Answering the call

Central Maui Dispatch helps people in their time of need

Central Maui dispatchers Genella Albino (from left), Reane Gonzales-Fa’alata, Tori Adolpho, Tracy Pellazar, Ikaika Texeira, Susan Egdamin, Valerie Mukai and Kanoe Agcaoili pose last week during a rare moment with no incoming 911 emergency calls. The hard-working dispatch crew was operating in the Kihei Station while the center in Wailuku undergoes renovations. The Maui News / MATTHEW THAYER photo

It started out like any other weekend. But the morning of Saturday, Jan. 13, turned out to be anything but normal.

Emergency services dispatcher Kanoe Agcaoili had just finished her overnight shift and was headed home to get some well-deserved shut-eye. As she drove out of the Wailuku Police Station parking lot, her cellphone buzzed.

Glancing over at it, she was startled to see the all-caps text message: “BALLISTIC MISSILE THREAT INBOUND TO HAWAII. SEEK IMMEDIATE SHELTER. THIS IS NOT A DRILL.”

Agcaoili didn’t know it at the time, but a Hawaii Emergency Management Agency employee had mistakenly sent out a false warning of an imminent ballistic missile attack to mobile phones across the state at 8:07 a.m. (a second emergency alert was issued 38 minutes later clarifying it was a false alert). Without a moment’s hesitation, she flicked on her blinker, made a U-turn and drove back to the police station. Inside the communications center, the phones were ringing off the hook. Agcaoili returned to her desk and began answering calls.

By 9 a.m., she and five other dispatchers received more than 715 emergency calls, in addition to 374 abandoned calls (dispatchers subsequently contacted those callers to conduct welfare checks).

Agcaoili is among the dedicated men and women who work around the clock — 24 hours a day, seven days a week — answering 911 calls and dispatching police, fire and ambulance units accordingly.

The dispatch team includes Agcaoili, Tori Adolpho, Selina Agunoy, Genella Albino, Terryn Cabigas, Reane Gonzales-Fa’alata, Melia Johnson, Lyndsey Kahuhu, Natasha Kaiwi, Kathi Kamalani, Bridget Keener, Johnel Lozano, Valerie Mukai, Jennifer Natividad, Tracy Pellazar, Jason Pomeroy, Joseph Souza, Stacy Vinoray and Kevin Wolff; and emergency services dispatcher supervisors Susan Egdamin, Marianne Feteira, Davlynn Racadio, Lore Lee Robello and Mary Toro.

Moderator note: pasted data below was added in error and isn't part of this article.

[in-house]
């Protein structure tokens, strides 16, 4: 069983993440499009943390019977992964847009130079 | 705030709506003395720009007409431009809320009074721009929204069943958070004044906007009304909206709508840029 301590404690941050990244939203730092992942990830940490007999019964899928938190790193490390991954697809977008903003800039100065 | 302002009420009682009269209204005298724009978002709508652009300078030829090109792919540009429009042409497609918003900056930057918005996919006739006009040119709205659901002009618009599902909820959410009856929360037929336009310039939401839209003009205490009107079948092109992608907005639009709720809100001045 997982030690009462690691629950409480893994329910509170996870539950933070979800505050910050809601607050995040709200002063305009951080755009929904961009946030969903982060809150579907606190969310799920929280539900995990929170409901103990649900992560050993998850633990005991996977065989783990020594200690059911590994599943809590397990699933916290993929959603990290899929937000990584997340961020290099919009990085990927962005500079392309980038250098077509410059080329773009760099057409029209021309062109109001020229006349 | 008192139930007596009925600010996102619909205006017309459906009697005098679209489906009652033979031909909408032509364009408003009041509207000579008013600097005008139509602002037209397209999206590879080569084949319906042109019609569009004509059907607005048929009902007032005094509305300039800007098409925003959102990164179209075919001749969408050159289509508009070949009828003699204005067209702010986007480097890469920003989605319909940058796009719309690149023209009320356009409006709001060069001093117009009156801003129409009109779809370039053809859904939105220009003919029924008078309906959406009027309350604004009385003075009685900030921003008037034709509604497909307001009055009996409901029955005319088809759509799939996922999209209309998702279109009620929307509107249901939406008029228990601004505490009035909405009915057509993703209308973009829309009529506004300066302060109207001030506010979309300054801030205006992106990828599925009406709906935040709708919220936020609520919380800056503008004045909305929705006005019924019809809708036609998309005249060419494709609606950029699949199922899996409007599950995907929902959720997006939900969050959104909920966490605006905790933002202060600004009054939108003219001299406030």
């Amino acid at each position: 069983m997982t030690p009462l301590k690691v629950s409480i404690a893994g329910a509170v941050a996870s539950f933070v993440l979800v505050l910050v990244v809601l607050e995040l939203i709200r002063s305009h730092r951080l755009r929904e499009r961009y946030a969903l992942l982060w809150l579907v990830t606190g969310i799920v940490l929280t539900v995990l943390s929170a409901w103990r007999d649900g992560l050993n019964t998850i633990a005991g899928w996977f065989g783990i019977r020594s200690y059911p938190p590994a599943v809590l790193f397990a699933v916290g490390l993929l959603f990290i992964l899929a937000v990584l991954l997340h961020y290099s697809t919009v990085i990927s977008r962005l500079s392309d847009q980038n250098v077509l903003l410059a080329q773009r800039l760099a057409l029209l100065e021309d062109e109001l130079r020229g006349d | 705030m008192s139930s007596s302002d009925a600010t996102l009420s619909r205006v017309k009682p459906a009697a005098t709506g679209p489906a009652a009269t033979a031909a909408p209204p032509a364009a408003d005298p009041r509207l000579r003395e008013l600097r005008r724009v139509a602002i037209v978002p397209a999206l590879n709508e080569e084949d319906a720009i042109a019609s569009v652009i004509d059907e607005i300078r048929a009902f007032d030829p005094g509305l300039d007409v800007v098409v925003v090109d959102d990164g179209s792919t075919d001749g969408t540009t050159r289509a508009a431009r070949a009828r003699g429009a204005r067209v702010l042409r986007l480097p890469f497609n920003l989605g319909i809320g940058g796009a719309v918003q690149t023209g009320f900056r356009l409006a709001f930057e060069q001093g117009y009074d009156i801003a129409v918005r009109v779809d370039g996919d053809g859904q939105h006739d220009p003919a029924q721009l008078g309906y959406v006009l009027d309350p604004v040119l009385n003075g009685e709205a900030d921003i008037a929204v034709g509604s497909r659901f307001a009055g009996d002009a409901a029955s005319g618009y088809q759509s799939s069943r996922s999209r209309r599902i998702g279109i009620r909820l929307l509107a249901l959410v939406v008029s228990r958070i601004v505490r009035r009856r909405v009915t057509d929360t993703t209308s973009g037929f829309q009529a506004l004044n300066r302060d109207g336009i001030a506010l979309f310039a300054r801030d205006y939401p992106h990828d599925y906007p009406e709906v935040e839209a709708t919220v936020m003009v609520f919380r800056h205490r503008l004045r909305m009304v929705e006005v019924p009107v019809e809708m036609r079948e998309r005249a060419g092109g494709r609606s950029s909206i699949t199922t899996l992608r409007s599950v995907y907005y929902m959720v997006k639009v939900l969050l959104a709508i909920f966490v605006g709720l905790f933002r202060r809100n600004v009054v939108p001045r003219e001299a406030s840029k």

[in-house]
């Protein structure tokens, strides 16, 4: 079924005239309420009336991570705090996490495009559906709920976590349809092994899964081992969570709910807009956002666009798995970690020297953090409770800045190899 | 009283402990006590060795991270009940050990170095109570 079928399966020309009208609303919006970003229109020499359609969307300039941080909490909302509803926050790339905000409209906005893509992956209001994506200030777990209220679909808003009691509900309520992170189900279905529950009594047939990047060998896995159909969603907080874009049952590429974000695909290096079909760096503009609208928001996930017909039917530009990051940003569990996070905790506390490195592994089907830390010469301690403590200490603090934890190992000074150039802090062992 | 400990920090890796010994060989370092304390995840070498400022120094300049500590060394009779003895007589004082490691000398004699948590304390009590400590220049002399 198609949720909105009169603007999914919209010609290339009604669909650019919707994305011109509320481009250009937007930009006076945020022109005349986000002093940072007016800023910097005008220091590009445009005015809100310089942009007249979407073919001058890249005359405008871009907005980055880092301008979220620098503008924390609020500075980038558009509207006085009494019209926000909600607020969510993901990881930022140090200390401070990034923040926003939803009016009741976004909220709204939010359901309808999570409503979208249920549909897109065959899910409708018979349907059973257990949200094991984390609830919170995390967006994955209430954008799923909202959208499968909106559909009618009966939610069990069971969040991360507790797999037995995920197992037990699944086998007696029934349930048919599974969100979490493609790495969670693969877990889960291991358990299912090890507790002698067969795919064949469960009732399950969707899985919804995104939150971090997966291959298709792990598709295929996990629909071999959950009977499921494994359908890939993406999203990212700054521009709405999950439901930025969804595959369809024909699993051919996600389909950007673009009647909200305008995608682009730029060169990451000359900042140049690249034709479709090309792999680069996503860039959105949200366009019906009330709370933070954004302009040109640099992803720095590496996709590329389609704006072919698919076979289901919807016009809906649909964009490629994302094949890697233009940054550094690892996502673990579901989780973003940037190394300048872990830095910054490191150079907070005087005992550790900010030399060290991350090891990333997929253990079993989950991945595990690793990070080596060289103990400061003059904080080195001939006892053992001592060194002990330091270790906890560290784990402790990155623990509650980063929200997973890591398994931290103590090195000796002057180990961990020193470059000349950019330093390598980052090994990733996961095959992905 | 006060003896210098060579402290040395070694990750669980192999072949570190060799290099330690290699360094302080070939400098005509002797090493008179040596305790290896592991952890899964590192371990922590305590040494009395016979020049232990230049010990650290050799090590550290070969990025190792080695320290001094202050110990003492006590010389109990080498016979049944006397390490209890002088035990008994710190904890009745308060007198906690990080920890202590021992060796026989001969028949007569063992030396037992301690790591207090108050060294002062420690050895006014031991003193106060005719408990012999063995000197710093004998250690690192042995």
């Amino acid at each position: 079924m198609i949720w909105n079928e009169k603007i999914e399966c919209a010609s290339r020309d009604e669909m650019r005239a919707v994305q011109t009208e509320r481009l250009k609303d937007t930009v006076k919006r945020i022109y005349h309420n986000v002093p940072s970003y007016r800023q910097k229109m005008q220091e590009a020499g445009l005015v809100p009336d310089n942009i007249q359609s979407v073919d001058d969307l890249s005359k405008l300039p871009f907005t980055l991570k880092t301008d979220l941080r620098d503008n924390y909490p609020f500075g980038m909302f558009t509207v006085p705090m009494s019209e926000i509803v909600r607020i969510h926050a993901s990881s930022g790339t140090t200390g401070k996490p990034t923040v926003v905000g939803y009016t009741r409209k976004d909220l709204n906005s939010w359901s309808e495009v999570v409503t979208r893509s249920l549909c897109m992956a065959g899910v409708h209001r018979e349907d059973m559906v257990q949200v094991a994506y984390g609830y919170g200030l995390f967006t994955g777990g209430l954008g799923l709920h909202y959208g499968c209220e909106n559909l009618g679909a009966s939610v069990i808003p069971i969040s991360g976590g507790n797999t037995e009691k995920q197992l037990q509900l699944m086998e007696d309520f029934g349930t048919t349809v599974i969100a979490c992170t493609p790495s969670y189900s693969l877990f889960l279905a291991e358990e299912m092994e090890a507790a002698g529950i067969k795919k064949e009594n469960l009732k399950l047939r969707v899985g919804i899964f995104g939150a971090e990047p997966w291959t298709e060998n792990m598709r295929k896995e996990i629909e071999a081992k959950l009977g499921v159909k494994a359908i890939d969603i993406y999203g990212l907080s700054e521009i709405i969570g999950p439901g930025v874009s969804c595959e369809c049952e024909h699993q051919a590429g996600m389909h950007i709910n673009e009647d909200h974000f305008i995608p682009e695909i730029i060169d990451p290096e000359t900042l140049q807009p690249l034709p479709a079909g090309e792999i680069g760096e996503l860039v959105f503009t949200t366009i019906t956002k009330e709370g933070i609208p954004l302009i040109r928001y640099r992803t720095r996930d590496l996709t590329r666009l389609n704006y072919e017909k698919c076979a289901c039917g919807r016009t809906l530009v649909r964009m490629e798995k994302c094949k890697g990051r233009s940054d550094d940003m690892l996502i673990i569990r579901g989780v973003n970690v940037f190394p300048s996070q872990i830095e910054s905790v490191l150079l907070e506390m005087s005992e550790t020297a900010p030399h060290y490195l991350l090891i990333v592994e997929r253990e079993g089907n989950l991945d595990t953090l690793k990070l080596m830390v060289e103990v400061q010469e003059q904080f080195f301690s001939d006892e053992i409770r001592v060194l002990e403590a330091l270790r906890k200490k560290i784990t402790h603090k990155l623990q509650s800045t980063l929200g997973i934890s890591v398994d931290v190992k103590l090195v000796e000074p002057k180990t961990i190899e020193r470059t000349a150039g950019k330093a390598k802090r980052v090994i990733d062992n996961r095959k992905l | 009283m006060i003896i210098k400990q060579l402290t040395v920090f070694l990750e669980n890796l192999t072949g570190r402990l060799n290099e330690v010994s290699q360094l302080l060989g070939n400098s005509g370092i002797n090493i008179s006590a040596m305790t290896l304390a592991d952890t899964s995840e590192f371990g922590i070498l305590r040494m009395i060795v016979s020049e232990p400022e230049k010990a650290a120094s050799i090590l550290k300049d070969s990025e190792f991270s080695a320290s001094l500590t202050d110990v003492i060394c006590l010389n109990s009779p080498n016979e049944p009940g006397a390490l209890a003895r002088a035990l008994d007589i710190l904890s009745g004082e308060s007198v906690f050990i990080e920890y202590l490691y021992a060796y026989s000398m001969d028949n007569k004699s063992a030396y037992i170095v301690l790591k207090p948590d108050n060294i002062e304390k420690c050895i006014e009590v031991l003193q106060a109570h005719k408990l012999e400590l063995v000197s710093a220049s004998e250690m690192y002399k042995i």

Simply put, they serve as a lifeline for people in emergency situations — often when seconds can mean the difference between life and death.

“They do so much to help others,” said Lt. John Foster, who oversees Maui Police Department’s communications section. “They are the unseen heroes.”

Without question, it’s a demanding job. There’s no such thing as a “typical day.” Dispatchers often field hundreds of calls (both 911 calls and administrative calls for the Maui Police Department) in a single shift. And they routinely talk to people on what may be one of the worst days of their lives.

Even so, being the voice on the other end of the line is intensely fulfilling. Just ask Egdamin, who has worked in the communications center for nearly three decades.

“There are good calls and there are bad calls,” she said. “But no matter what kind of call it is, you know you’re making a difference. That’s the greatest reward for me.”

Long before they put on a headset, the dispatchers undergo rigorous training. Among other things, rookies spend several months learning medical protocol (ranging from CPR to delivering a baby) and how to thoroughly and levelheadedly suss out a caller’s situation and quickly relay it to first responders. They also become fluent in police 10-codes and a dizzying number of acronyms and abbreviations.

And dispatchers take multitasking to a whole new level. It’s an extraordinary feat: They can calm a distressed caller, enter information into a computer, contact medics on a two-way radio and talk to a supervisor seated next to them — all at the same time. As if that weren’t impressive enough, they also have a seemingly superhuman ability to remain focused and composed under pressure.

It’s a fast-paced and adrenaline-fueled job, but these dispatchers say providing such a critical service to the community is profoundly rewarding. Whether it’s saving a life or catching the bad guy, Egdamin said, “We are here to help you.”

And there’s a few things they’d like you to know.

If you are in a serious situation where police, fire or emergency medical assistance is required, call 911 and answer all of the call-taker’s questions, even if they seem irrelevant (Egdamin assures every question is deliberate and significant).

Foster says many people accidentally dial 911, particularly if their mobile phone is in a purse or pants pocket; these calls can tie up the line and compromise legitimate emergency calls. Foster suggests passcode-locking phones to prevent these snafus. And if you’re aware you inadvertently dialed 911, don’t hang up (if you do, someone will call you back); stay on the line and explain the error to the dispatcher.

If you need assistance for a nonemergency situation, the Maui Police Department’s nonemergency number is 244-6400. If you are unsure if your situation qualifies as an emergency, dial 911; dispatchers will determine if immediate action is required or if you should hang up and dial the nonemergency line.

Foster is currently seeking applicants for several vacant dispatcher positions. To learn more, visit www.mauicounty.gov/428/Join-MPD, call 244-6380 or email joinmpd@mpd.net.


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